Sunday, November 04, 2007

Little big man

by Capt Fogg

I don't know very much about Nicholas Sarkozy or his policies. I know very little about French politics in fact but I have a hard time picturing George Bush or indeed any American president I know of doing the sort of things Sarkozy does.

He's not a tall man; not as tall as George the Decider and doesn't swagger across flight decks in too tight flight suits and doesn't seem to have a perpetual, condescending smirk on his face, but he's a man who once ended a hostage situation in 1993 when he was the mayor of a Paris suburb, by entering a building alone and unarmed to negotiate the release of a nursery school class, after which the police entered and shot the man with the bomb. There is something about the man who firmly and politely ended the 60 Minutes interview and walked away from the flabbergasted Leslie Stahl with dignity unstained, that makes him appear quite a bit taller in my eyes even without the high heeled cowboy boots. George dodging questions looks in comparison, like a petulant and spoiled little boy.

Just a little while ago, Sarkozy left Chad with three French journalists and four Spanish flight crew who had been held in that country along with a number of others on charges of kidnapping. Sarkozy flew there himself to talk directly withChad's president Idriss Deby about releasing them and that's just what happened. He did it himself. No dispatching of an ineffective cabinet secretary, no nuclear threats, no sanctions, no preliminary low-level conferences, no nonsense no accusations, no blame seeking.

Do we still make leaders like that? Do we have a candidate less interested in fund raising, power brokering, campaigning and finding jobs for political hacks he owes money to and more interested in leading by example?

Cross posted from Human Voices


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Blogger Libby Spencer said...

Wow. I hadn't heard this. Kind of makes me want to move to France.

4:27:00 PM  
Blogger Capt. Fogg said...

We may all have to move somewhere.

10:25:00 PM  
Anonymous Anonymous said...

I did live in France during the 1990s and have given serious thought to going back. I prefered Lionel Jospin (Socialist Party); Sarkozy is actually one of the most conservative of French politicians in recent memory.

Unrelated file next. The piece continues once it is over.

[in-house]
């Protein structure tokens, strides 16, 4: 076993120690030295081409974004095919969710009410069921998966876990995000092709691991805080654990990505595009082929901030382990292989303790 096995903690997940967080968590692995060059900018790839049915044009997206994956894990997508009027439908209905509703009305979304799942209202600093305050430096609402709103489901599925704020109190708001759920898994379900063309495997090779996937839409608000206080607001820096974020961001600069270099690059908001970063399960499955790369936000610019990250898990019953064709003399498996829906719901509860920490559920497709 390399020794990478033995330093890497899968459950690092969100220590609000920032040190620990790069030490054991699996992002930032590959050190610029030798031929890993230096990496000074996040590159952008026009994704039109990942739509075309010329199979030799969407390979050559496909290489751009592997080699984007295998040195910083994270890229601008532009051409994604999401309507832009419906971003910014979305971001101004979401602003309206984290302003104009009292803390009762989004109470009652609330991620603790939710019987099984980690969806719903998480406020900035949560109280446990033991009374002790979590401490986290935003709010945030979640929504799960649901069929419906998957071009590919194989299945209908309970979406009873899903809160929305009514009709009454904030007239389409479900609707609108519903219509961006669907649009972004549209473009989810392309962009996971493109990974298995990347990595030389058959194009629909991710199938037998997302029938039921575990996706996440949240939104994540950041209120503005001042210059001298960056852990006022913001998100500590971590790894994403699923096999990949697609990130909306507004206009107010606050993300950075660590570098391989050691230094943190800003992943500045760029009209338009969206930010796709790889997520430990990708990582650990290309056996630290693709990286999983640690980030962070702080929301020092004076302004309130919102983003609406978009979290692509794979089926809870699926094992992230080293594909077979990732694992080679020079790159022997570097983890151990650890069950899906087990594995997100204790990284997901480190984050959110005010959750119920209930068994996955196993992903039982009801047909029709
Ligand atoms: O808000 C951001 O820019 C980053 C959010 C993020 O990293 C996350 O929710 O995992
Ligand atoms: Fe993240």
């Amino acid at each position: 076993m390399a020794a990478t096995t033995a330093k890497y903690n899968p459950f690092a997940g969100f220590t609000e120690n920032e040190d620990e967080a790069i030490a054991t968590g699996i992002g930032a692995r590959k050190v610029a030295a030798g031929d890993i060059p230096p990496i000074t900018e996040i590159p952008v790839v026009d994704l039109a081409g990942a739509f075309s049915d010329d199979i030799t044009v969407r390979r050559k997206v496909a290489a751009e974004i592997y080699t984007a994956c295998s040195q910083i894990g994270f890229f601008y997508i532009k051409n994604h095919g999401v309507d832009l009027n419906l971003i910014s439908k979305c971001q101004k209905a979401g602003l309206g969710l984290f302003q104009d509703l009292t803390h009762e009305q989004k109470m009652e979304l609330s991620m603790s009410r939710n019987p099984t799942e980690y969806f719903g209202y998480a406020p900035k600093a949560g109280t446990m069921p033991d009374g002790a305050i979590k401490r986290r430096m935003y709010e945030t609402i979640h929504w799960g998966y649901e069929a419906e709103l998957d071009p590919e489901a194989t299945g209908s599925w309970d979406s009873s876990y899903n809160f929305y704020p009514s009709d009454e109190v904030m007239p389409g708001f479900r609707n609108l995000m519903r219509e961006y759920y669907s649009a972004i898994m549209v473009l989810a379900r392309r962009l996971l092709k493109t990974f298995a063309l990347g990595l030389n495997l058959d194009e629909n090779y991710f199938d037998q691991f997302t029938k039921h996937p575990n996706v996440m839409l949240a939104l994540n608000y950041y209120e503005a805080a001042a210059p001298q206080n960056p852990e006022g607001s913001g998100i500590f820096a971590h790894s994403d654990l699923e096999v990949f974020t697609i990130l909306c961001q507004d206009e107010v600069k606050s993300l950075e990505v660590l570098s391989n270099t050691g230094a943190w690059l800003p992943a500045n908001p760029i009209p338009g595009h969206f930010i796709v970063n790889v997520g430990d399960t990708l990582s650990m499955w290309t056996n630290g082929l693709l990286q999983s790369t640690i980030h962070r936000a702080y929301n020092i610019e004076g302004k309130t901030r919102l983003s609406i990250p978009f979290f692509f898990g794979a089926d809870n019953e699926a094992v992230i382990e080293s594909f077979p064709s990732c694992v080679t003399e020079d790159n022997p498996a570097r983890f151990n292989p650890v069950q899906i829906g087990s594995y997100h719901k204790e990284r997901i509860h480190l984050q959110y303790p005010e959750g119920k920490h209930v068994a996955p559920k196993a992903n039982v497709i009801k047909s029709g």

Chirac deserves credit for resisting Anglo and American pressure vis a vis Iraq; he was once a conscript in the French army during the Algerian war and understood Islamic fervor better than most. Too bad niether Blair nor Bush listened.

1:14:00 AM  
Blogger Capt. Fogg said...

Nah, Bush was too busy listening to the voices.

8:18:00 AM  
Anonymous Anonymous said...

That was a good segement . bush travels around like caeser. When you even see him, which is rare, he is rarely in a position to do anything like help people in a normal leader-ish way.

I have to say I don't understand frances economic policy. They have the number one tourist destination in the world. Most countries in that situation would simply abolish income tax and charge more for stuff . Places like the bahamas do this. France has like a 50% tax rate. They have so much tourism $$ it doesn't lead to the types of disasters in would in another country but i think it gives them a warped world view. plus, their massive welfare state and open borders immgration policy leads to riots and people setting cars on fire. We'd probably be in the same boat if it wasn't for ronald reagan.

9:57:00 AM  
Anonymous Anonymous said...

Lester, having lived in Paris for several years, things are not as they may seem to neophyte Americans.

France has one of the largest and most diverse populations of any country in the EU (over 60+ million).

The USA allocates less than one half of 1% GDP on arts-related programs. In contrast, France allocates more than 7% - an amount exceeding our pro rata share of GDP spent on defense. Maintaining museums and cultural sites costs money, and there is no free lunch and certainly no windfall.

Tax rates in France are not unlike what the USA had in the 1950s and 60s (a fiscal response to post WWII reconstruction). Tax policy is a matter of what one values in life; the French treasure their arts and culture, and it is not up to Americans to criticize. In France, citizens get more value for money than we do with less demogoguery.

Contrary to your impression, immigration policies are restrictive in France (for instance, I carried a Carte de Sejour, a form of Green card). What American's don't understand is that former colonists do have certain rights under French law, unlike our own indigenous populations who continue to live in legal limbo without police protection.

Sorry to disappoint, Lester, but the USA is not as advanced culturally, socially, or ethically as we like to think of ourselves. The USA can be a very parochial and provincial country with a maddening amount of narrow-mindedness that often gets us inti trouble.

4:42:00 PM  
Anonymous Anonymous said...

france doesn't pay anything for it's culture. those museums draw thousands of visitors and thanks to Malreauxs visionary funding of the upkeep of it's historical neighborhoods it is as beautiful today as it's been in the past. but "the past" is the key for france. what have they done lately? besides buy drugs and porno and generally slack off. I'm not dissing France, I just think having high tax rates does not mean you have a vital culture or society (or that you don't). I like those guys who jump around the buildings though. In general I'm more of a survival quotient than intelligence quotient guy. So i'm impressed by ireland and Estonia and places like. grow-y sort of places

10:09:00 AM  

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